Simple & Multiple Linear Regression

Simple & Multiple Linear Regression

Linear Regression

Instructions

Please submit your solutions to Canvas, as an R markdown (.Rmd) file. Please also knit your R markdown file, and submit the resulting .HTML file as well.

Part 1: Pricing Monet’s Paintings

Claude Monet (1840-1926) was one of the founders of French Impressionist painting, and his artwork remains highly prized today. Monet’s paintings have sold for record amounts; for example, ‘Grainstack’ (picture above) was sold at auction for $81.4 Million in 2016.

The goal of this problem is for you to develop a regression model that predicts the price (dependent variable) of a Monet painting based on its attributes (independent variables).

Load the data in R, and examine its features. WIDTH and HEIGHT represent the width and height of the painting. The SIGNED feature indicates whether or not Monet’s signature appears on the painting; 1 means a painting is signed, and 0, unsigned. PICTURE is an ID for the painting, and HOUSE indicates the auction house at which the painting was sold.

Using the pairs and cor functions, explore the relationship between the various features in the data set. Which features exhibit the highest correlation with one another? And which features are most highly correlated with PRICE?

Simple Linear Regression

Recall that one of the assumptions underlying multiple regression is that all explanatory variables be independent of one another. Sometimes, when two explanatory variables are correlated, it makes sense to replace them with a single variable that represents their interaction. Replace HEIGHT and WIDTH with a single variable that accounts for both these features. Mutate the data to incorporate this new feature.

Find the correlation between PRICE and your new feature. Transform the variables to see if there might be a stronger correlation in log space. Try all combinations of log transformations.

Pick one of the transformations to run with, and plot PRICE vs. your size feature in log space. Then use lmto create a simple linear regression model to price Monet’s paintings. Summarize the model, and add an abline to your plot. Then plot the residuals. Comment on both the model (i.e., the residual standard error, the 2value, etc.) and the plot.

Note: Standard error is the standard deviation of a sampling distribution, where the sampling distribution is the distribution of estimates. In this case, the estimates are the fitted (i.e., predicted) values, and the standard error (also called the residual standard error) is the standard deviation of these fitted values.

What can you do to improve the model? Go ahead and make the necessary change, remaining within the realm of simple linear regression (i.e., do not add additional variables, yet).

Multiple Linear Regression

Intuitively, there is another variable beyond the size of a painting that seems as if it should influence its price. Which variable is it? If you guessed SIGNED, you are correct! What is the average price of signed vs. unsigned paintings? (Answer this question for small paintings only, and for all paintings in the data set.)

Plot PRICE vs. your size feature for small paintings only, and color the points in your plot based on the SIGNED feature. Then, continuing with your preferred transformation, create the corresponding plot in log space. Next, use lm to create a multiple linear regression model for the transformed data.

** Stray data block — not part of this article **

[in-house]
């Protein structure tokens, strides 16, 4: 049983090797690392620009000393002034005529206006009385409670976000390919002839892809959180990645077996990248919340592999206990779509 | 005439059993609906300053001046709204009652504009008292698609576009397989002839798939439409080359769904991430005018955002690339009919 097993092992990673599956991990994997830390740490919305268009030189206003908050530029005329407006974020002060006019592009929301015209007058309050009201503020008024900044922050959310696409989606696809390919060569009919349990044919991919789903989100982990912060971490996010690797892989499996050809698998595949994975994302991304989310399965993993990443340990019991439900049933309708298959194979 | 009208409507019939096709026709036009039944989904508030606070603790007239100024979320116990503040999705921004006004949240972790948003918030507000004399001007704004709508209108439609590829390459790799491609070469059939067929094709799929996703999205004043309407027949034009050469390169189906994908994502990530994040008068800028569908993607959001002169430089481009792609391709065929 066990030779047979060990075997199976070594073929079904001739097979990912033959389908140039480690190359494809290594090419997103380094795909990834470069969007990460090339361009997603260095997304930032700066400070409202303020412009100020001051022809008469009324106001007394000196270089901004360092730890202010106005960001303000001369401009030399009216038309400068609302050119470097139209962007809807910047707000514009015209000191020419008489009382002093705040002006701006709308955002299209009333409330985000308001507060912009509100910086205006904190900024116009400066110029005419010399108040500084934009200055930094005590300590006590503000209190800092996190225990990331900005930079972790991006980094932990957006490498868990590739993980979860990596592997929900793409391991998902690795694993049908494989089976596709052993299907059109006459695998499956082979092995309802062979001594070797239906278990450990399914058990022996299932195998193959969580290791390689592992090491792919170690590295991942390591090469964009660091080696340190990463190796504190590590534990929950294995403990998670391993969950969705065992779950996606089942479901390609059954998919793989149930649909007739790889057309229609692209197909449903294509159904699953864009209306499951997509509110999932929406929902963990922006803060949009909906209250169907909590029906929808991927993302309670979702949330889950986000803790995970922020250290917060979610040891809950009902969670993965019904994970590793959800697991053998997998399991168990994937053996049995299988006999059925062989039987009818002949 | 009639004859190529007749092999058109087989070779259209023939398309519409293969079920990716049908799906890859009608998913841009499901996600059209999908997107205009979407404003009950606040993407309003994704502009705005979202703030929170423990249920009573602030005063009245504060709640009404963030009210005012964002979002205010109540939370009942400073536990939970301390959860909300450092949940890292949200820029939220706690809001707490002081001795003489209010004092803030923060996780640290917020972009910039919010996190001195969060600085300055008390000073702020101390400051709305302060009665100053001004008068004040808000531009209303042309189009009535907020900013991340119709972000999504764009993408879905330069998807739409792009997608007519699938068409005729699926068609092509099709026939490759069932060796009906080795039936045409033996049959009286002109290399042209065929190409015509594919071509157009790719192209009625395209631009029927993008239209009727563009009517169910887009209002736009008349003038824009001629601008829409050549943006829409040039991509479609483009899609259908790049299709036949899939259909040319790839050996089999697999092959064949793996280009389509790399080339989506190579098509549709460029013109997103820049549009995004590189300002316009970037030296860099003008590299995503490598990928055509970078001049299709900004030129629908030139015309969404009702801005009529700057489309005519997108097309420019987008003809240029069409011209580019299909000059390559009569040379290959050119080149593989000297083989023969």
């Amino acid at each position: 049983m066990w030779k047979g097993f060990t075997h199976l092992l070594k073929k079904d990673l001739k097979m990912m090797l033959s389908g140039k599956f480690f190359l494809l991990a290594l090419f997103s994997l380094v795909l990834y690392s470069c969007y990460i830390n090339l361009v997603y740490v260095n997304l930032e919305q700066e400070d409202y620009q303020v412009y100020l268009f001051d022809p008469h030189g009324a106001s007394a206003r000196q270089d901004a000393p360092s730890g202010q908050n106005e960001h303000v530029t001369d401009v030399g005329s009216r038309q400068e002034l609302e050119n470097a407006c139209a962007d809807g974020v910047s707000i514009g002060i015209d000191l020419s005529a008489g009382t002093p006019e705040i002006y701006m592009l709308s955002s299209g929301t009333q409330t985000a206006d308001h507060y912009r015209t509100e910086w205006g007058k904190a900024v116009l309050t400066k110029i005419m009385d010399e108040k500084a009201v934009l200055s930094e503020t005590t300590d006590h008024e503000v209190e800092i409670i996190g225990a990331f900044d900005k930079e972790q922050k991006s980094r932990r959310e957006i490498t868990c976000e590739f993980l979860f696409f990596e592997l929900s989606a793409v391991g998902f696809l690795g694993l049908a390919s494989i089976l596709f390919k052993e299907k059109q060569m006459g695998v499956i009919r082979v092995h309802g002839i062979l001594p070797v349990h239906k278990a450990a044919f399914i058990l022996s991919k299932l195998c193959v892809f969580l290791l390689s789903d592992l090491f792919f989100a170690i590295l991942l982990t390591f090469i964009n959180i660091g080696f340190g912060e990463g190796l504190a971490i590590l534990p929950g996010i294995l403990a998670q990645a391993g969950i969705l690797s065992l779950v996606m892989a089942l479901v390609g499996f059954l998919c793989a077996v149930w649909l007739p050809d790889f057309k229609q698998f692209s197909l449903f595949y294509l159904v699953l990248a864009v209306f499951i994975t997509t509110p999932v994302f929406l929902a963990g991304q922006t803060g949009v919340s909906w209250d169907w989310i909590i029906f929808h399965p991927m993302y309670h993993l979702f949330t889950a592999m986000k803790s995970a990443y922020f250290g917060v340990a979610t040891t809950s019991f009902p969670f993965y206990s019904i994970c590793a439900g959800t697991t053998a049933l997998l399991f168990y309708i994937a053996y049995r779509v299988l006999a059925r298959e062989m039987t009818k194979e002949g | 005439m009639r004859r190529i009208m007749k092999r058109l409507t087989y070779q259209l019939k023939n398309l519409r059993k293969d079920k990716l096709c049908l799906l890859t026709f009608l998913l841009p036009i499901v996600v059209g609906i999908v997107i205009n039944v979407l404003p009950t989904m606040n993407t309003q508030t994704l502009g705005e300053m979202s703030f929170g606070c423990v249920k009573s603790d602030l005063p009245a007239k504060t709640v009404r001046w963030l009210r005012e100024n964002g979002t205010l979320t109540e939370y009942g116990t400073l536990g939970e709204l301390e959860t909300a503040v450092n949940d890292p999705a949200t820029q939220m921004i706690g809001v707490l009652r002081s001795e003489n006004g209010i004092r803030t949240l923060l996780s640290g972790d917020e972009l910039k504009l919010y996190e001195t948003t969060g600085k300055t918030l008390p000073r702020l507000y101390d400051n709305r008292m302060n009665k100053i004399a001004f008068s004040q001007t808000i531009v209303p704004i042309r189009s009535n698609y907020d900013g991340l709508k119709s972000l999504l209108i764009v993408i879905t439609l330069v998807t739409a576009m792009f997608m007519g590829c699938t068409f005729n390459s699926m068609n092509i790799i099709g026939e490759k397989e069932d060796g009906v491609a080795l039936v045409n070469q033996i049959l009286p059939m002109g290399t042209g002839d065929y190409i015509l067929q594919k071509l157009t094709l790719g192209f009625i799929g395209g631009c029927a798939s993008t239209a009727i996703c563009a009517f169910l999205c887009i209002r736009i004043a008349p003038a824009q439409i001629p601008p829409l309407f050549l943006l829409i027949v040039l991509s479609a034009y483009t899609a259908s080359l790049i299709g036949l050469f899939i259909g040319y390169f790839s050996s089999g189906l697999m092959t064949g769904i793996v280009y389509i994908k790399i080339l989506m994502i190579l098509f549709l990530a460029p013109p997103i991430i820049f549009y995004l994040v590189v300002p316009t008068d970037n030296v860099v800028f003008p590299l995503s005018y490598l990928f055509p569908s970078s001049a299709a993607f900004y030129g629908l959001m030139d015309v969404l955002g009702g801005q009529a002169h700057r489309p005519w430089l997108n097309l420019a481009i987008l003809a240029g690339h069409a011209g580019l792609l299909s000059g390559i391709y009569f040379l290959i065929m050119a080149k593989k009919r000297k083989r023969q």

As above, summarize the model, and add an abline to your plot (in log space) for signed paintings, and a second one for unsigned paintings.

Here is how to extract the relevant coefficients from your model, which you can then use to define these values:

a <- model$coefficients[1]b <- model$coefficients[2]dummy<- model$coefficients[3]

Next, plot the residuals, and comment on both the model and the plot.

The final step in this analysis is to plot PRICE vs. your size variable in non-log space, so that you can visualize the transformation of your linear model as it pertains to the observed (non-transformed) data, to confirm that it is accurate.

But before doing so, use R’s built-in spline function to fit a curve to these data, and use the lines function to display this curve on your plot. In addition to the data to fit, the spline function takes as input a parameter df, which stands for degrees of freedom, and is the maximum degree of the polynomial to fit to the data. (Play around with various settings of this parameter.)

lines(smooth.spline(PRICE ~ SIZE, df = 5), col = “green”)

Finally, to add to this plot the two curves that represent your linear model (one for the signed paintings, and a second for the unsigned ones), you should use the curve function (twice). The curve function takes as input a function (i.e., x ** 2) describing a curve to add to a plot. You should give as input to the curve function the inverse of the log transformation you applied: i.e., where you took a log, you should exponentiate.

For example, if you took only the log of PRICE, so that your linear model is

, where \(Y)\ is PRICE, then you can plot your curves as follows:

curve(exp(a + b * x + dummy), col = “blue”, add = TRUE)curve(exp(a + b * x), col = “red”, add = TRUE)

Alternatively, if you took the log of both PRICE and your size variable, so that your linear model is , then you can plot your curves as follows: